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<jats:title>ABSTRACT</jats:title> <jats:p>Malaria rapid diagnostic tests (RDTs) primarily detect <jats:named-content content-type="genus-species">Plasmodium falciparum</jats:named-content> antigen histidine-rich protein 2 (HRP2) and the malaria-conserved antigen lactate dehydrogenase (LDH) for <jats:named-content content-type="genus-species">P. vivax</jats:named-content> and other malaria species. The performance of RDTs and their utility is dependent on circulating antigen concentration distributions in infected individuals in a population in which malaria is endemic and on the limit of detection of the RDT for the antigens. A multiplexed immunoassay for the quantification of HRP2, <jats:named-content content-type="genus-species">P. vivax</jats:named-content> LDH, and all-malaria LDH (pan LDH) was developed to accurately measure circulating antigen concentration and antigen distribution in a population with endemic malaria. The assay also measures C-reactive protein (CRP) levels as an indicator of inflammation. Validation was conducted with clinical specimens from 397 asymptomatic donors from Myanmar and Uganda, confirmed by PCR for infection, and from participants in induced blood-stage malaria challenge studies. The assay lower limits of detection for HRP2, pan LDH, <jats:named-content content-type="genus-species">P. vivax</jats:named-content> LDH, and CRP were 0.2 pg/ml, 9.3 pg/ml, 1.5 pg/ml, and 26.6 ng/ml, respectively. At thresholds for HRP2, pan LDH, and <jats:named-content content-type="genus-species">P. vivax</jats:named-content> LDH of 2.3 pg/ml, 47.8 pg/ml, and 75.1 pg/ml, respectively, and a specificity ≥98.5%, the sensitivities for ultrasensitive PCR-confirmed infections were 93.4%, 84.9%, and 48.9%, respectively. <jats:named-content content-type="genus-species">Plasmodium</jats:named-content> LDH (pLDH) concentration, in contrast to that of HRP2, correlated closely with parasite density. CRP levels were moderately higher in <jats:named-content content-type="genus-species">P. falciparum</jats:named-content> infections with confirmed antigenemia versus those in clinical specimens with no antigen. The 4-plex array is a sensitive tool for quantifying diagnostic antigens in malaria infections and supporting the evaluation of new ultrasensitive RDTs.</jats:p>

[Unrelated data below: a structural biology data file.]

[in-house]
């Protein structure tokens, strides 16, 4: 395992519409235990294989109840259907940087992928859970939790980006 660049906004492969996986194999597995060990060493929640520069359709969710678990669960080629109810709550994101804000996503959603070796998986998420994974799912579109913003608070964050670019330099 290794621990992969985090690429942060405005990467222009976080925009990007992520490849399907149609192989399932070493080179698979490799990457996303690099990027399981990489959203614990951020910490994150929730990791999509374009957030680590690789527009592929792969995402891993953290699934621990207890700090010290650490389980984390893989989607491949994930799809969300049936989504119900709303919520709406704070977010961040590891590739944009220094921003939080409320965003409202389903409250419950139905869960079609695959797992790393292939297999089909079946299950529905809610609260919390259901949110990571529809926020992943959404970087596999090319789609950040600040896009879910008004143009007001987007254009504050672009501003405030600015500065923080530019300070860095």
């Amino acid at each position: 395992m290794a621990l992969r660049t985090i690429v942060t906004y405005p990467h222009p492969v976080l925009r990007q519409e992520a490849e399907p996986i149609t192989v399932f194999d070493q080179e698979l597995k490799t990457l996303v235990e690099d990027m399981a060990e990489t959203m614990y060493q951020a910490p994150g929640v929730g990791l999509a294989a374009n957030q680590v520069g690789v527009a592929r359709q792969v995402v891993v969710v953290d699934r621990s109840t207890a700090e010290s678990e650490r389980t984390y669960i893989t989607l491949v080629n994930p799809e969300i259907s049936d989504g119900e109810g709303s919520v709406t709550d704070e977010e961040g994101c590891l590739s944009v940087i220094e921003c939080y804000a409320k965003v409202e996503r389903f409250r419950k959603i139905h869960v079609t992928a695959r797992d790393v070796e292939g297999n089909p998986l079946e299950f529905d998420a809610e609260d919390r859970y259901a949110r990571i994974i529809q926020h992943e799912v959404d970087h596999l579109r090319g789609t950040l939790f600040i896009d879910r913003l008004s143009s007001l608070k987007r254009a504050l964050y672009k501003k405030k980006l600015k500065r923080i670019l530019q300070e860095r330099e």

Original publication

DOI

10.1128/jcm.00948-18

Type

Journal article

Journal

Journal of Clinical Microbiology

Publisher

American Society for Microbiology

Publication Date

07/11/2018

Volume

57